Myth: Holford is a highly qualified nutritionist
(Former) Visiting Professor Patrick Holford has no accredited degree-level or postgraduate-level qualifications in nutrition. He has never taken any exams or been subjected to a critical appraisal of his knowledge of the sort one might expect with qualifications. Holford’s sole university degree is a BSc in Psychology from York (he earned a 2.2). Holford registered for an MPhil at Surrey University with a view to converting to a PhD (which is the normal pattern) but failed to meet the conversion requirements for a PhD. Unfortunately, whatever work he had submitted, in combination with his poor conversion viva, does not seem to have been sufficient to attain the basic level of work that would be necessary to have obtained an MPhil award.
Holford’s only ‘qualification’ in nutrition is an honorary one. He must have been especially gratified when he was awarded an honorary DipION from the Institute for Optimum Nutrition, while he was Director. However, Holford can legally call himself a nutritionist in Britain – ‘Nutritionist’ is not a protected title in the UK, and anyone is free to use it – unlike the term, Registered Dietitian (Catherine Collins RD has some very interesting observations on this point).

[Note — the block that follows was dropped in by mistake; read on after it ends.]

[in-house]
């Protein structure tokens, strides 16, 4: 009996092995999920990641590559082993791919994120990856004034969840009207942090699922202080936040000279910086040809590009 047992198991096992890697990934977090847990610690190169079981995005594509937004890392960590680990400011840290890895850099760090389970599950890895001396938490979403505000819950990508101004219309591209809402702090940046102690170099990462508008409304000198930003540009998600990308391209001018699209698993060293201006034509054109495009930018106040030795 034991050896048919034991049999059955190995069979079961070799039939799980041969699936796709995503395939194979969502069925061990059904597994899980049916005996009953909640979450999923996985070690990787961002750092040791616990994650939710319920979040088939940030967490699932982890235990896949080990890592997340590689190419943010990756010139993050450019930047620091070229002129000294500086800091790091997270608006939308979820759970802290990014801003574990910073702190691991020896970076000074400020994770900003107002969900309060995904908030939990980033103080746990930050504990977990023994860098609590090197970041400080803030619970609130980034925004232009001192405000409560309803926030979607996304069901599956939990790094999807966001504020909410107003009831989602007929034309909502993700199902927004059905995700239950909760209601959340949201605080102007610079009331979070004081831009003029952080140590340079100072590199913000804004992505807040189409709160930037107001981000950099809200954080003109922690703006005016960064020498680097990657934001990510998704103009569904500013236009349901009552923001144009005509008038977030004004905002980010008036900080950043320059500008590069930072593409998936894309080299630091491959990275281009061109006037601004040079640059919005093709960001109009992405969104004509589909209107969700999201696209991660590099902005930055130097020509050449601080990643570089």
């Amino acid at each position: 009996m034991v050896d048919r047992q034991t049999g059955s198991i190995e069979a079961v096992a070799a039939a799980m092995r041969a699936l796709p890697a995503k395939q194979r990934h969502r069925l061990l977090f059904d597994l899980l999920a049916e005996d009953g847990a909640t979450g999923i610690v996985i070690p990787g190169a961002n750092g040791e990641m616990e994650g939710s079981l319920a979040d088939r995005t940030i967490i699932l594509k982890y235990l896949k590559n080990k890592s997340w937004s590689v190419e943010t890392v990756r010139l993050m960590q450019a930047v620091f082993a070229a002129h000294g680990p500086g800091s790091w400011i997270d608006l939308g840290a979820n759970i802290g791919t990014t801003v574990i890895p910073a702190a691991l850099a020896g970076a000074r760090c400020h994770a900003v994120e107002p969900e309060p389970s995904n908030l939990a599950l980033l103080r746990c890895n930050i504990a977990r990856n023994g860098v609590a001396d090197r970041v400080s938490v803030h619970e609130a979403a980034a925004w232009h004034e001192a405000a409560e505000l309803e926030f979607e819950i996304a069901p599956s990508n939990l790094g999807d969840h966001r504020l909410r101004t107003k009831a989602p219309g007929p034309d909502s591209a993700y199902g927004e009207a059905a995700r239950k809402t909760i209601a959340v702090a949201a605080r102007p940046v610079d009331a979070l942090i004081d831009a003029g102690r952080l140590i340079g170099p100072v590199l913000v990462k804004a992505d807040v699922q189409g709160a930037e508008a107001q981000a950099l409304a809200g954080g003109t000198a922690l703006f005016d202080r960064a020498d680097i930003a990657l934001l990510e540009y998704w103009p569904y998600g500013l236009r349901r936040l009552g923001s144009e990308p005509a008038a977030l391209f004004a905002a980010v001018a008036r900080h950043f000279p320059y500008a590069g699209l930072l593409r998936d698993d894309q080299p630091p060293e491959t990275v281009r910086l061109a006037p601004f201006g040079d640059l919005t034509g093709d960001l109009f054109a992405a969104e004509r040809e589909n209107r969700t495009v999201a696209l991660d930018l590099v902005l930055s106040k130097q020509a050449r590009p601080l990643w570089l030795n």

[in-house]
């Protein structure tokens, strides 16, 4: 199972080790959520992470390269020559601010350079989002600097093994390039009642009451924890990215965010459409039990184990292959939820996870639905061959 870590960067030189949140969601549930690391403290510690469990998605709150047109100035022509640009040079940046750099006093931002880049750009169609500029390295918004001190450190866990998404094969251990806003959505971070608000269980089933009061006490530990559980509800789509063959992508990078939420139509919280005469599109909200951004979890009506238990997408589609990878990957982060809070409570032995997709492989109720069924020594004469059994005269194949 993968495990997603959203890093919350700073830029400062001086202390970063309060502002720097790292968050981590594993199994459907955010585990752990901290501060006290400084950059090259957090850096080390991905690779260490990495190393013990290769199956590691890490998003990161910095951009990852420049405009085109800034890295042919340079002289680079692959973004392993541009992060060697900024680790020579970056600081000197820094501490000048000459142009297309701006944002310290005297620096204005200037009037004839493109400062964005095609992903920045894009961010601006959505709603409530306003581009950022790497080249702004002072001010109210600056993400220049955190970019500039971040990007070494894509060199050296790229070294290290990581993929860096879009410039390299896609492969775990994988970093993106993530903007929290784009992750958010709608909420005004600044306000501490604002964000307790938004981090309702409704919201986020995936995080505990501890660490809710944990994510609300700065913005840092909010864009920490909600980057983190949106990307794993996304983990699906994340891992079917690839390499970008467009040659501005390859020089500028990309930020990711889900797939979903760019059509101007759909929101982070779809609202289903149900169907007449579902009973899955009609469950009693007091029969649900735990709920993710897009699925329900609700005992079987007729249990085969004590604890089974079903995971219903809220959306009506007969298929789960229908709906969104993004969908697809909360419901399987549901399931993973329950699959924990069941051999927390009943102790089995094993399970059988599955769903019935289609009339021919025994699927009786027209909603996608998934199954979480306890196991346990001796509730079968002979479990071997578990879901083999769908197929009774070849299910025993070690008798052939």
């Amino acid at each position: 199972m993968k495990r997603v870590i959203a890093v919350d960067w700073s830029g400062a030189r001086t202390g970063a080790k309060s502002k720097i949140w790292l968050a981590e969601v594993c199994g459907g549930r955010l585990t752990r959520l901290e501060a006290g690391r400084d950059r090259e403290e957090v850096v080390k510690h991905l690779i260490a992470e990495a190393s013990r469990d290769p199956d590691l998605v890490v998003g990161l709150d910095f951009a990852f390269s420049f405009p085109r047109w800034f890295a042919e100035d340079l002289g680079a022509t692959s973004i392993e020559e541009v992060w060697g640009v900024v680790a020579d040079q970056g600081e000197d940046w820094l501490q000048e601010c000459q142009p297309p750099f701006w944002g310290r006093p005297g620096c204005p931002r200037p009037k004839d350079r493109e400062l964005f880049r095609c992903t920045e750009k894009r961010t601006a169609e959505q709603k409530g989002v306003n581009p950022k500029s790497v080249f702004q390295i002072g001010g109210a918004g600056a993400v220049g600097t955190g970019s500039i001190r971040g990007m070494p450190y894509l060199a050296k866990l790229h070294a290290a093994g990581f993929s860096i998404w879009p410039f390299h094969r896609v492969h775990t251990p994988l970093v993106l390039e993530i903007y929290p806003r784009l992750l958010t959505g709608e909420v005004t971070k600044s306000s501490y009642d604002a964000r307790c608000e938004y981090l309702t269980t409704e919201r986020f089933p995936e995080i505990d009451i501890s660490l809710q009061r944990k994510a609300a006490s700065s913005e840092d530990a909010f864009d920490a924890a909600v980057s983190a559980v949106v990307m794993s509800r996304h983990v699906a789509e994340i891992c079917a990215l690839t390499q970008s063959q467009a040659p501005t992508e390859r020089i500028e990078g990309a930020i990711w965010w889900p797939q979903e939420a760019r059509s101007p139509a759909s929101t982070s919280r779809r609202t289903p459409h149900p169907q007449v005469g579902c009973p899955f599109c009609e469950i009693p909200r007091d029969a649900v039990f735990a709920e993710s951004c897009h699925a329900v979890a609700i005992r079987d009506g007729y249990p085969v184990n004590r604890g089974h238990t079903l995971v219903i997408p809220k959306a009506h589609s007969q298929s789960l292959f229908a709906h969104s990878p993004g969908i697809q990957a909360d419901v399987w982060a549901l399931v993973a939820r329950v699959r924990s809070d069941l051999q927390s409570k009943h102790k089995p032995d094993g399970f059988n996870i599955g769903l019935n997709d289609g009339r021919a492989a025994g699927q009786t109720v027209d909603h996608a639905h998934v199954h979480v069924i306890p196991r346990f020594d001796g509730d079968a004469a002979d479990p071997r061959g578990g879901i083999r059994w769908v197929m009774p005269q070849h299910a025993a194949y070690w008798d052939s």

Despite Holford’s own lack of such qualifications, it is clear in this conversation with Dr Emer Keeling that Holford believes nutritionists should have 3-4 years of scientific training to be qualified as nutritionists and seems to be inappropriately reticent about his own status. (You can read full details of the interview and follow a link to the full interview: Tap-dancing on the Late, Late Show.)
It is not unusual for journalists or members of the public to be surprised to learn that Holford’s Institute of Optimum Nutrition (ION) is not an accredited Higher Education institution, despite the ac.uk email address (a story that may be told, some day). The University of Bedfordshire (formerly Luton) agreed to validate the DipION as a foundation degree, however, this is a university that prompted The Telegraph to ask: Is this the worst university in Britain?
We should also clarify that the ION was not always a not-for-profit educational trust. For more information, see: Institute of Optimum Nutrition
Although the University of Teesside appointed Holford as a Visiting Professor at the School of Social Sciences and Law in the summer of 2007, in June 2008, Holford resigned this position.